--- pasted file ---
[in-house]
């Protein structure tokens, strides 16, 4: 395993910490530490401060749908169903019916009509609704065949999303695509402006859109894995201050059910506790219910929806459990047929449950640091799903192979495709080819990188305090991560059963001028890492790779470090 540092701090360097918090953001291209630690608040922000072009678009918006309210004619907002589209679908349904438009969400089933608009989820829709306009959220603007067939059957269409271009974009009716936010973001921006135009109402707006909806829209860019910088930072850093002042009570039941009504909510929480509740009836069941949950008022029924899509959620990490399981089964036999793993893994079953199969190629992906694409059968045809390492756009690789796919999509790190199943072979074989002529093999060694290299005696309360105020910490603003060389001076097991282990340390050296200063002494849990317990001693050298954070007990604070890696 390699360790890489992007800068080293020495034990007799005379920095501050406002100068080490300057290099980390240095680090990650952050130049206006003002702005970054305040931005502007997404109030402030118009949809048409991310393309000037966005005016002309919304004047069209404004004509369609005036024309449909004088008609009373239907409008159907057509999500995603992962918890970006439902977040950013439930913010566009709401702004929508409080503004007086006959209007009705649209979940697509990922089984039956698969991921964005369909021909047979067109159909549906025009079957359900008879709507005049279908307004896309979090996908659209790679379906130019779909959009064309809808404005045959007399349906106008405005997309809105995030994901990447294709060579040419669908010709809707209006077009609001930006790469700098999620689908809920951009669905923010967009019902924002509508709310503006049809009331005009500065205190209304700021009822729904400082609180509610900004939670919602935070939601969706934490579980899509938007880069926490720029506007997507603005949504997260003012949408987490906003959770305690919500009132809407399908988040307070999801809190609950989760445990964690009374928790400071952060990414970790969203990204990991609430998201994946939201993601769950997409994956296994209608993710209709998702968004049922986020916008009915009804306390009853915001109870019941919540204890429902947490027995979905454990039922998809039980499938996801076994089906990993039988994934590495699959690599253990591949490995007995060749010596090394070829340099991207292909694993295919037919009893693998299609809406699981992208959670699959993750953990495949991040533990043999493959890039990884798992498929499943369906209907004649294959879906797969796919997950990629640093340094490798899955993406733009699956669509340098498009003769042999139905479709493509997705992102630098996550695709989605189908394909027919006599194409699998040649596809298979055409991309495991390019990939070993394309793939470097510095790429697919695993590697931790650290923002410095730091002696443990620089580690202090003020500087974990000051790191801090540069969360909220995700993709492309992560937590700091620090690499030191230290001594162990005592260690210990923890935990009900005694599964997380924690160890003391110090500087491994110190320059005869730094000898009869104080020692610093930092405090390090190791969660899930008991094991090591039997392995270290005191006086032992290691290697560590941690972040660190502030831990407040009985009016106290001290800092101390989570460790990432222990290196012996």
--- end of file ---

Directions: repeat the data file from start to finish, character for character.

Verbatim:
[in-house]
């Protein structure tokens, strides 16, 4: 395993910490530490401060749908169903019916009509609704065949999303695509402006859109894995201050059910506790219910929806459990047929449950640091799903192979495709080819990188305090991560059963001028890492790779470090 540092701090360097918090953001291209630690608040922000072009678009918006309210004619907002589209679908349904438009969400089933608009989820829709306009959220603007067939059957269409271009974009009716936010973001921006135009109402707006909806829209860019910088930072850093002042009570039941009504909510929480509740009836069941949950008022029924899509959620990490399981089964036999793993893994079953199969190629992906694409059968045809390492756009690789796919999509790190199943072979074989002529093999060694290299005696309360105020910490603003060389001076097991282990340390050296200063002494849990317990001693050298954070007990604070890696 390699360790890489992007800068080293020495034990007799005379920095501050406002100068080490300057290099980390240095680090990650952050130049206006003002702005970054305040931005502007997404109030402030118009949809048409991310393309000037966005005016002309919304004047069209404004004509369609005036024309449909004088008609009373239907409008159907057509999500995603992962918890970006439902977040950013439930913010566009709401702004929508409080503004007086006959209007009705649209979940697509990922089984039956698969991921964005369909021909047979067109159909549906025009079957359900008879709507005049279908307004896309979090996908659209790679379906130019779909959009064309809808404005045959007399349906106008405005997309809105995030994901990447294709060579040419669908010709809707209006077009609001930006790469700098999620689908809920951009669905923010967009019902924002509508709310503006049809009331005009500065205190209304700021009822729904400082609180509610900004939670919602935070939601969706934490579980899509938007880069926490720029506007997507603005949504997260003012949408987490906003959770305690919500009132809407399908988040307070999801809190609950989760445990964690009374928790400071952060990414970790969203990204990991609430998201994946939201993601769950997409994956296994209608993710209709998702968004049922986020916008009915009804306390009853915001109870019941919540204890429902947490027995979905454990039922998809039980499938996801076994089906990993039988994934590495699959690599253990591949490995007995060749010596090394070829340099991207292909694993295919037919009893693998299609809406699981992208959670699959993750953990495949991040533990043999493959890039990884798992498929499943369906209907004649294959879906797969796919997950990629640093340094490798899955993406733009699956669509340098498009003769042999139905479709493509997705992102630098996550695709989605189908394909027919006599194409699998040649596809298979055409991309495991390019990939070993394309793939470097510095790429697919695993590697931790650290923002410095730091002696443990620089580690202090003020500087974990000051790191801090540069969360909220995700993709492309992560937590700091620090690499030191230290001594162990005592260690210990923890935990009900005694599964997380924690160890003391110090500087491994110190320059005869730094000898009869104080020692610093930092405090390090190791969660899930008991094991090591039997392995270290005191006086032992290691290697560590941690972040660190502030831990407040009985009016106290001290800092101390989570460790990432222990290196012996």